Looking at Daito ryu, we have jujutsu, aikijujutsu, and aiki no jujutsu. The base of all is jujutsu. The higher level skill is aiki. aiki is the internal body skill, jujutsu is the external body skill.
When you are required to move to gain kuzushi, you're using jujutsu. Again, I'm not stating this is a bad skill. Really good jujutsu can be formidable, just as the Gracies proved many times over. But it's really good jujutsu and not aiki.
Aiki is an internal body skill that is made up of quite a bit of various things to enhance the way the body works, so that an external delivery mechanism (for example, jujutsu) is made more powerful.
Or perhaps people think that all of those thousands of martial artists who had backgrounds in all manner of jujutsu who met Takeda found that he was just doing very, very good jujutsu? Or that Tomiki, as he was tossed 60 different ways when meeting Ueshiba, just thought, wow, he's got really good jujutsu? Or that those highly ranked kendoka (who had trained for a long time) came to study with Ueshiba because he had really great "tai sabaki" from his jujutsu skills?
The answer is that all those people already *had* extensive backgrounds in jujutsu and they had the experience with high level jujutsu people. Meeting Takeda, Ueshiba, Kodo, Sagawa, etc, they all came away knowing that these people had something very, very different. That difference was aiki. An internal body skill.
All those jujutsu people knew and practiced the manner in which to take advantage of physical positional or postural weaknesses. Aiki trains a body not to have those weaknesses. It's why Ueshiba could not be pushed over, whether to the chest or while sitting. Aiki training changed Ueshiba's body to handle force differently. He didn't *need* to move to affect a person, but chose to move because he expressed his aiki in an outward physical manner via modified Daito ryu techniques combined with a spiritual belief system.
Is it a generalization? No, I don't believe it to be.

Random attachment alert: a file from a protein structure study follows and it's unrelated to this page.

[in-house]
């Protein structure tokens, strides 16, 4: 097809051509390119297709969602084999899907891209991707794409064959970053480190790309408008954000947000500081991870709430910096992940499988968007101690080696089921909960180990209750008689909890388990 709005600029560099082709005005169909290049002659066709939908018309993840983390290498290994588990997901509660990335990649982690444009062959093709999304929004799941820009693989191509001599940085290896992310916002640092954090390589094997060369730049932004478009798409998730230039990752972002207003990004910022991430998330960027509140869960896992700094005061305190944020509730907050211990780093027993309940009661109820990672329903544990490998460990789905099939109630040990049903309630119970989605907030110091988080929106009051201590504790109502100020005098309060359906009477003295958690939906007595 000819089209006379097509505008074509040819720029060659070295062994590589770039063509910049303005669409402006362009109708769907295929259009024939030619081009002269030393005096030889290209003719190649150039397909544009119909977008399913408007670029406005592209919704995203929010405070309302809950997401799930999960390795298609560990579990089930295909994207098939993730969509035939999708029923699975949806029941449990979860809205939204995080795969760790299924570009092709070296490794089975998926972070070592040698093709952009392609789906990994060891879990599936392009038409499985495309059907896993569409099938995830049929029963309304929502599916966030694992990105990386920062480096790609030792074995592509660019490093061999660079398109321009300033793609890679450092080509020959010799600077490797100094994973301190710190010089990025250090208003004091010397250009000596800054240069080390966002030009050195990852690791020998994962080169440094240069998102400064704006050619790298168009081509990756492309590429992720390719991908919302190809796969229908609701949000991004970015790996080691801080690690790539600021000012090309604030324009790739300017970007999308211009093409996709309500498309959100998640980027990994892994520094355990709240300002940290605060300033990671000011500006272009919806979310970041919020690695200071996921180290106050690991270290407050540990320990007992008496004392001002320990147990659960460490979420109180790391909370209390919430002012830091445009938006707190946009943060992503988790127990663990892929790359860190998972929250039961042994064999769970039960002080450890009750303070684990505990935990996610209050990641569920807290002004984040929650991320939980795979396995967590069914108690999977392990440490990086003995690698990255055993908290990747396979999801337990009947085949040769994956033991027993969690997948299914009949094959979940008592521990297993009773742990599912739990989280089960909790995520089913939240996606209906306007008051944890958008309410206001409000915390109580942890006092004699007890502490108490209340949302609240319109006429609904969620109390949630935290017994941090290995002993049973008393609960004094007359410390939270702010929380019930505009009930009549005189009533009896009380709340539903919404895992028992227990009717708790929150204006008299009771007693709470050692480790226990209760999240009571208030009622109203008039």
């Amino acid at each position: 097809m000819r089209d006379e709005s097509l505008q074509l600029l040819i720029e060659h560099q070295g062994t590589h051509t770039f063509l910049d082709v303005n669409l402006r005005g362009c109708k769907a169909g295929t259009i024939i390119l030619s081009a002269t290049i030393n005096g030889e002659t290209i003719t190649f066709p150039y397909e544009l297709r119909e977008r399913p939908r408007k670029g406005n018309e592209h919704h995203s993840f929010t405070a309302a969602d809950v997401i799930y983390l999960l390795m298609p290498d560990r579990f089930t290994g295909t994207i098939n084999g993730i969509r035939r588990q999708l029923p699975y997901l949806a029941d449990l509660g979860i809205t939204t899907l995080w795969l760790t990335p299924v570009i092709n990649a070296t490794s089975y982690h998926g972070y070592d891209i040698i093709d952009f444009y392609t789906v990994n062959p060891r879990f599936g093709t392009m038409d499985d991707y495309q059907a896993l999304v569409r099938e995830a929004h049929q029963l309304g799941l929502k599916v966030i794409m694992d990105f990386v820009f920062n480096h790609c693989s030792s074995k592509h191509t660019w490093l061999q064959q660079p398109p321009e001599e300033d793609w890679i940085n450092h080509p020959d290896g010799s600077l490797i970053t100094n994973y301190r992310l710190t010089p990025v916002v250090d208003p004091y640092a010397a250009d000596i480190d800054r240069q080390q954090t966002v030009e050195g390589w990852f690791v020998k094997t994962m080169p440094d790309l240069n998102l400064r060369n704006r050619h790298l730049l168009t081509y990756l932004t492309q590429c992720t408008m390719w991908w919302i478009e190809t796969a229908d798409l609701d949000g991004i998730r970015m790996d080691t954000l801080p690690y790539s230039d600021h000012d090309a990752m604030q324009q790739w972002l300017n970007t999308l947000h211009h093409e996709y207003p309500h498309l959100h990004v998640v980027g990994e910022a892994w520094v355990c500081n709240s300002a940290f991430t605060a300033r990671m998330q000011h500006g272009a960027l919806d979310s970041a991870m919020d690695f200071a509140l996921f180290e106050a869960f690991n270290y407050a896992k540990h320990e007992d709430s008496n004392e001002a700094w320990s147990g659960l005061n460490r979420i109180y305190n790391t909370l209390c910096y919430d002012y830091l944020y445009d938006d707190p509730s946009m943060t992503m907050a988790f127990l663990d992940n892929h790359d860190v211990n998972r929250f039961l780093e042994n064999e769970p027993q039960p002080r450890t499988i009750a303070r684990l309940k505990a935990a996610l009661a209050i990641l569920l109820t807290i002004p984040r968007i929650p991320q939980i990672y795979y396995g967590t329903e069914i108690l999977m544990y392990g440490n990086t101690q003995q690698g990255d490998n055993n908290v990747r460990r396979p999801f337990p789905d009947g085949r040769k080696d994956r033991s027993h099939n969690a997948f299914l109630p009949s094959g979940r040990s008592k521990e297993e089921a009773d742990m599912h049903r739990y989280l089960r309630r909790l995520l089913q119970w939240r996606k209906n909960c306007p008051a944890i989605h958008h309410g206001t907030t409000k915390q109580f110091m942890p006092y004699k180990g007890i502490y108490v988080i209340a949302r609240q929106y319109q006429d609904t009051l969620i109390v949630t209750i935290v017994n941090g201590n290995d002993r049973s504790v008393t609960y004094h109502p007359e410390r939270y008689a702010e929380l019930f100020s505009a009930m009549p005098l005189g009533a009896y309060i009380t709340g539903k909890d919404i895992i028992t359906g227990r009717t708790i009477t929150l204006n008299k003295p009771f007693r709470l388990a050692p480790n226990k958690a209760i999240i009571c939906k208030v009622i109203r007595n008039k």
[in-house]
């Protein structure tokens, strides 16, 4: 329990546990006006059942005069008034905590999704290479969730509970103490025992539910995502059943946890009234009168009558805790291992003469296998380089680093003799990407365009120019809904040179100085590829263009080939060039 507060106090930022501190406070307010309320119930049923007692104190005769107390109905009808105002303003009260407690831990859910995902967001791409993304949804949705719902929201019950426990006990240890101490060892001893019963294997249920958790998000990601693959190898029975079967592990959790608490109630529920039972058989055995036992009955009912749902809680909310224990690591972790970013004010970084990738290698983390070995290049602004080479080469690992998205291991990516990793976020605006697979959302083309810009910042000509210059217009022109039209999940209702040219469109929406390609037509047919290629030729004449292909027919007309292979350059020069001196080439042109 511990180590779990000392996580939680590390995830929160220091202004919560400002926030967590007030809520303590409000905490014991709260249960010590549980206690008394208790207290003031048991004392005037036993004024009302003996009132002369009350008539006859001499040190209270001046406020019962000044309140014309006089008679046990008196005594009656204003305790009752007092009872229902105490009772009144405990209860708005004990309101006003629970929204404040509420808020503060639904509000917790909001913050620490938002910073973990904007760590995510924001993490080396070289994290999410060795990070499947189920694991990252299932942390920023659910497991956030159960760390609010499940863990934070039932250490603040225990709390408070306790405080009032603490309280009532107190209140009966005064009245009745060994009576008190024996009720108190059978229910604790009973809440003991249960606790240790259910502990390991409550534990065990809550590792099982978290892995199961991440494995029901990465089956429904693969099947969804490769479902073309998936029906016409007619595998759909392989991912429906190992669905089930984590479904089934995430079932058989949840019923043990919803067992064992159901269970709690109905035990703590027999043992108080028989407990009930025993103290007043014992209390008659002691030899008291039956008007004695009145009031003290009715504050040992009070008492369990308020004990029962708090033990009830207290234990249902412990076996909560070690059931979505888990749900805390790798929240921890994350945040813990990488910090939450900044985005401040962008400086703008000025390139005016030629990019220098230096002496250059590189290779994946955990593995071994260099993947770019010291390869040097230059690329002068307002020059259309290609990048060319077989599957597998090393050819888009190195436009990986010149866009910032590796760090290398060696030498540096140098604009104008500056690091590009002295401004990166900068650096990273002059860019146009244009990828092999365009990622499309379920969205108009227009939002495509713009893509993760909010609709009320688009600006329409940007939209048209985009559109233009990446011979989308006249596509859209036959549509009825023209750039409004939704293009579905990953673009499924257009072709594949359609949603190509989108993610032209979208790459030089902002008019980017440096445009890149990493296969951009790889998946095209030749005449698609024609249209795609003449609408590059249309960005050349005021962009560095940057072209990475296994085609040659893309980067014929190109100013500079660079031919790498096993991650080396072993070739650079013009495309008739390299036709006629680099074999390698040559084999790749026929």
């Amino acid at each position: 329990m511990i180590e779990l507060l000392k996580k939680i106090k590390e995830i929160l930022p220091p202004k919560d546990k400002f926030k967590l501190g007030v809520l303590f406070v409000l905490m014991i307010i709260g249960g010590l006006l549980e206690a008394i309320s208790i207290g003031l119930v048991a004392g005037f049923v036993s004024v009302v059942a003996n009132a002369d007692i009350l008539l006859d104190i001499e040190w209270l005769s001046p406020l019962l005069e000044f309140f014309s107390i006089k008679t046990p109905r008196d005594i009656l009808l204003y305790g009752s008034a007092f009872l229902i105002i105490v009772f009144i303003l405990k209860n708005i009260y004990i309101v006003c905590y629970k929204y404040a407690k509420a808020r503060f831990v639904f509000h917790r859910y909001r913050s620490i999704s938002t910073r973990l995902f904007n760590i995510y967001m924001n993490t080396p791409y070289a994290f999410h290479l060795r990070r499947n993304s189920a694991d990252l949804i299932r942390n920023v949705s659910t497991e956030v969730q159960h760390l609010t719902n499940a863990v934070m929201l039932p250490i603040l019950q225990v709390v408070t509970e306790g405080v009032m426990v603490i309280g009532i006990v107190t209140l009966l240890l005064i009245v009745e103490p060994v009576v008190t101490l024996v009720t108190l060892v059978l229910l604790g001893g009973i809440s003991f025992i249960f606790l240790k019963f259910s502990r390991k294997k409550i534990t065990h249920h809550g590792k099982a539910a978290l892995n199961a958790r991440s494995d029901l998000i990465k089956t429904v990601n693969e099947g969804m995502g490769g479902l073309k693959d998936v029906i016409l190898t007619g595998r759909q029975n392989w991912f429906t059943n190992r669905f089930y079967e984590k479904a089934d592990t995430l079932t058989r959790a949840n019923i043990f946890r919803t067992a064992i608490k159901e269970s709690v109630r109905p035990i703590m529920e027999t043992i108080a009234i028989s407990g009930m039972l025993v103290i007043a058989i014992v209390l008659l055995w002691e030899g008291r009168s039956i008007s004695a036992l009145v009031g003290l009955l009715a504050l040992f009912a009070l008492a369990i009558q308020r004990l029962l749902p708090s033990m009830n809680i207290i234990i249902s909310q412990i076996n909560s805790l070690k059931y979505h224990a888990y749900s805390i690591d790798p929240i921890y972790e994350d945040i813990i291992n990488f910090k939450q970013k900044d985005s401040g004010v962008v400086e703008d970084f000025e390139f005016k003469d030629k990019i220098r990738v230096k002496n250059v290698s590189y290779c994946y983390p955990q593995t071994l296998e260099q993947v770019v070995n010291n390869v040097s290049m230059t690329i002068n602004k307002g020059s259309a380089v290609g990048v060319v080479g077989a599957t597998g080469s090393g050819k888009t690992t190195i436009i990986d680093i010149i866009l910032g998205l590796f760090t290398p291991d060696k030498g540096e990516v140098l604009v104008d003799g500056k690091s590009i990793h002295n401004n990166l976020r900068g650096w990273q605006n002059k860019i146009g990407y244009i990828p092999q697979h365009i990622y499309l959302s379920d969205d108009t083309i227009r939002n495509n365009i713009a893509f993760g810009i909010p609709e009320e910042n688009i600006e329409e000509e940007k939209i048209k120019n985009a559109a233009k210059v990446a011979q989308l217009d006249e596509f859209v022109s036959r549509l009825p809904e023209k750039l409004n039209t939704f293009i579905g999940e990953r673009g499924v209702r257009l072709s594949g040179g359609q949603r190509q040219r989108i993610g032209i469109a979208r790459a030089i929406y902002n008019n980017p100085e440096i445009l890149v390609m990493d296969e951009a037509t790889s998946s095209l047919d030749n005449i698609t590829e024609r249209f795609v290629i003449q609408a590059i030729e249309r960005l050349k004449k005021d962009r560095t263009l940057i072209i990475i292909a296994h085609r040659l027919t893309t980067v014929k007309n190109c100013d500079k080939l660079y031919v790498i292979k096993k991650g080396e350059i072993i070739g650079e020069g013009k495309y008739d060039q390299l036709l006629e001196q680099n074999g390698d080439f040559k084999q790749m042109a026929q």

One day my grandfather (who has since passed) walked into his daughter's house and found her lying dead in a pool of her own blood. She had been beaten, strangled, and stabbed. He walked back to his shop next door where he worked and told a close personal friend and employee that he had better go next door and look for his daughter. That person (another dear friend now passed) went next door saw the same thing my grandfather did and immediately called the police.
Now, my grandfather swore that his daughter WASN'T there when he first went over. It was obvious to everyone that her body HAD been there and had been there for a while . . . his mind/emotions just couldn't SEE it even when his eyes could, prompting him at some level of consciousness, to send someone else to go SEE and take appropriate action.
I think there is a parallel here. I have virtually used the same words that you just have to explain the same thing . . . for years . . . to the same ends . . . crickets chirping. I have what I call the 150% rule. That is, one must be able to do something 150% quantitatively and qualitatively beyond the capacity of one's witness before that witness will begin to consider that what one is doing is operationally different than what the witness already "knows" and can explain. (As you know O-sensei demoed the 150%+ rule quite frequently.) Anything less than 150% and, in all likelihood, the witness will place, and explain, what is happening in the context of what they "know." Trouble is, I'm not developed to the extent that I can readily demonstrate a capacity of 150% beyond most folks.
Even still, as with my grandfather's example, I suspect that if a person isn't mentally/emotionally prepared to accept that something completely and fundamentally different from their normal frame of reference is at play, if they are so (understandably) mentally/emotionally invested in having something be a certain way because they devoted their life to THAT WAY they may not be able to SEE "reality" even when it is lying right before them.
And if they can't, thankfully in the case of a recreational "martial" pursuit, it probably won't matter that much anyway.
*Please take a moment to literally
count your blessings. It is incredibly uplifting to feel gratitude for all that one has, especially if one has been missing what one has not.*
All the best,